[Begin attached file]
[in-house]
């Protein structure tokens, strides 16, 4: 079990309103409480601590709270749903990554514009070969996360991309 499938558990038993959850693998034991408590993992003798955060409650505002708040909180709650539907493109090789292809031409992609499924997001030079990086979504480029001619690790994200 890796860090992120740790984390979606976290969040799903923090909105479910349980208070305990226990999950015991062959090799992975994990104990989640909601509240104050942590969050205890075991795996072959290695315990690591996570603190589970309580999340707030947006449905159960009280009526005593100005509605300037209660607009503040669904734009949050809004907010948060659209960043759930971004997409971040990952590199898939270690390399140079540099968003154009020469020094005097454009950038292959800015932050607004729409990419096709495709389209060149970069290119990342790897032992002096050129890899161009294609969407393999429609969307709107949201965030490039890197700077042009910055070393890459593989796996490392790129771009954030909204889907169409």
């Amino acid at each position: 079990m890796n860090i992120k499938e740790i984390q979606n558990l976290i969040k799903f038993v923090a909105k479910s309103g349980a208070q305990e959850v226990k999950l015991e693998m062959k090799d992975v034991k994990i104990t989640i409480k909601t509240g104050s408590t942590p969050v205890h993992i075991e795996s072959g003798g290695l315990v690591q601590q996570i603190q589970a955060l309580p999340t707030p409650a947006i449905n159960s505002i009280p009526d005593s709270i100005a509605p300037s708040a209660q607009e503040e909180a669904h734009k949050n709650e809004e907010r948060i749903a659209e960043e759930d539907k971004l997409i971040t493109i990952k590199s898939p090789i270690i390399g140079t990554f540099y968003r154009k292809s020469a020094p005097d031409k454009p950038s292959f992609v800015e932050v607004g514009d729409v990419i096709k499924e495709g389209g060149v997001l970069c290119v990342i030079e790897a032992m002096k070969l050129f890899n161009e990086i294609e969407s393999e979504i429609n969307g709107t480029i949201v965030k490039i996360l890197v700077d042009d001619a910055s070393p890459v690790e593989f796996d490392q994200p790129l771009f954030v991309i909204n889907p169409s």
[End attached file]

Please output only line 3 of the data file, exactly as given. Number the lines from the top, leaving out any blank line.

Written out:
């Amino acid at each position: 079990m890796n860090i992120k499938e740790i984390q979606n558990l976290i969040k799903f038993v923090a909105k479910s309103g349980a208070q305990e959850v226990k999950l015991e693998m062959k090799d992975v034991k994990i104990t989640i409480k909601t509240g104050s408590t942590p969050v205890h993992i075991e795996s072959g003798g290695l315990v690591q601590q996570i603190q589970a955060l309580p999340t707030p409650a947006i449905n159960s505002i009280p009526d005593s709270i100005a509605p300037s708040a209660q607009e503040e909180a669904h734009k949050n709650e809004e907010r948060i749903a659209e960043e759930d539907k971004l997409i971040t493109i990952k590199s898939p090789i270690i390399g140079t990554f540099y968003r154009k292809s020469a020094p005097d031409k454009p950038s292959f992609v800015e932050v607004g514009d729409v990419i096709k499924e495709g389209g060149v997001l970069c290119v990342i030079e790897a032992m002096k070969l050129f890899n161009e990086i294609e969407s393999e979504i429609n969307g709107t480029i949201v965030k490039i996360l890197v700077d042009d001619a910055s070393p890459v690790e593989f796996d490392q994200p790129l771009f954030v991309i909204n889907p169409s």